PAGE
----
COCOA, Fla. (AP) — Video released by a Florida sheriff’s office shows two deputies pulling their weapons and one firing at a car as it drives at him in a shooting that killed two Black teenagers.

The Brevard County Sheriff’s Office released the video Tuesday after the teenagers’ families and their attorney, famed civil rights attorney Benjamin Crump, demanded more information about last Friday’s events that led to the fatal shooting of A.J. Crooms, 16, and Sincere Pierce, 18.

The sheriff’s office said in a Facebook post that Deputies Jafet Santiago-Miranda and Carson Hendren were doing a follow-up investigation on what they thought was a stolen car. When they spotted the car, they followed it as it drove through a residential neighborhood and then pulled into the driveway of a home.

Dashcam video shows the deputies, in two different squad cars, getting out of their vehicles as the car they are following starts backing out of the driveway. Santiago-Miranda says repeatedly, “Stop the vehicle.”

The vehicle stops for a few seconds, backs up a bit and then drives in the direction of Santiago-Miranda as the deputy fires his weapon, according to the video.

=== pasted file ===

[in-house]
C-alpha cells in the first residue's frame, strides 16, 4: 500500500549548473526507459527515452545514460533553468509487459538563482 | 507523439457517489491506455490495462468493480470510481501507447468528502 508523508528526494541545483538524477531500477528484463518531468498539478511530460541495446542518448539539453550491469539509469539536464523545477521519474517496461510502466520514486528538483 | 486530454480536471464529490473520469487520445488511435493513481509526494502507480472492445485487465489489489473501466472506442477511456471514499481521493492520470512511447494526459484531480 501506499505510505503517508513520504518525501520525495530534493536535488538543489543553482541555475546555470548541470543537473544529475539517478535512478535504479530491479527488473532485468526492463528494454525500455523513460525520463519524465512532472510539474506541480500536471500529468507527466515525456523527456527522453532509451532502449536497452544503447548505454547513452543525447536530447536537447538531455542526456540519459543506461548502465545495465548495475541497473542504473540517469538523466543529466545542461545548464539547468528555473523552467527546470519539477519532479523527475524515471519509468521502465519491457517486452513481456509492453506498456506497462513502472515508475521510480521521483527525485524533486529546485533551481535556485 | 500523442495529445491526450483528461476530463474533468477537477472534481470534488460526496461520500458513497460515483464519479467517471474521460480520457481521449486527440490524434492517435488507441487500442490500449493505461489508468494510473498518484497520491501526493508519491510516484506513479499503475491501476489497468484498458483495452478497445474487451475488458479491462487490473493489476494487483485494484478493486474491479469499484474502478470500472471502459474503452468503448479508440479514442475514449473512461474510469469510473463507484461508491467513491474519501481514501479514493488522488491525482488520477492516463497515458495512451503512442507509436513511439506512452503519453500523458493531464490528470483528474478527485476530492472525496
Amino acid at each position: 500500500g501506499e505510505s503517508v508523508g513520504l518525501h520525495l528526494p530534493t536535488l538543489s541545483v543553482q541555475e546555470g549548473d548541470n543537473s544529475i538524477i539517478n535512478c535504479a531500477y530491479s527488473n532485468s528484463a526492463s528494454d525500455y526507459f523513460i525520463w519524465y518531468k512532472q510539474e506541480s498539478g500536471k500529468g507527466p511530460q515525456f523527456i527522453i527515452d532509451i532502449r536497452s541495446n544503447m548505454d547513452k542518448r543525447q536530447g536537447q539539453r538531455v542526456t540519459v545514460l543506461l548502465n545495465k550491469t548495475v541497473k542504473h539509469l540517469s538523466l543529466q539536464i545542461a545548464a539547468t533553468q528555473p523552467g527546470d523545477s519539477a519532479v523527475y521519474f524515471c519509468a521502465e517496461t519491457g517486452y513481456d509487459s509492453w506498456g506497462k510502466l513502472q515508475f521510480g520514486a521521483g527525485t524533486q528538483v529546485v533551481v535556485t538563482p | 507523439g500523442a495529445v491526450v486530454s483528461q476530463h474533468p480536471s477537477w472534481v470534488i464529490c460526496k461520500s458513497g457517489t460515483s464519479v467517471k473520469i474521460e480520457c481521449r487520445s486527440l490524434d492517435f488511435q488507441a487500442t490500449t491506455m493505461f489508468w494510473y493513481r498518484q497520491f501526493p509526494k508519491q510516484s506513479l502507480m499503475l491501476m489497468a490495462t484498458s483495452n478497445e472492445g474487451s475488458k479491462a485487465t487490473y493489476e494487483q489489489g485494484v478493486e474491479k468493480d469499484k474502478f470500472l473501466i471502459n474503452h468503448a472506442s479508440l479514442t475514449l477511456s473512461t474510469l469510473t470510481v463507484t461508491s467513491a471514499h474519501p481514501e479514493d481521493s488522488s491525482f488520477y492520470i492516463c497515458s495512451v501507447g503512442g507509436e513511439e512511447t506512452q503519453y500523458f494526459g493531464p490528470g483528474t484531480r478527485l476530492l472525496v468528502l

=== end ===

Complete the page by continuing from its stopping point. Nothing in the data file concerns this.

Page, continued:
Santiago-Miranda “was then forced to fire his service weapon in an attempt to stop the deadly threat of the car from crashing into him,” the sheriff’s office Facebook post said.

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Crump said Wednesday in a tweet that the video shows the teens were terrified and tried to drive around the deputies. Out of harm’s way, Santiago-Miranda moved closer to the car to get a better shot, Crump said.

Crump has previously represented the families of Trayvon Martin, Ahmaud Arbery, Breonna Taylor, George Floyd and Jacob Blake.

The deputies involved in the fatal shooting have been put on paid administrative leave pending the outcome of an investigation by the Florida Department of Law Enforcement.

Meanwhile, scores of protesters carrying signs that said “Who Do You Call When Police Murder?” and “Prosecute the Police,” walked along a busy road in Cocoa on Wednesday evening, chanting “Justice for A.J. Justice for Spud,” a nickname for Pierce.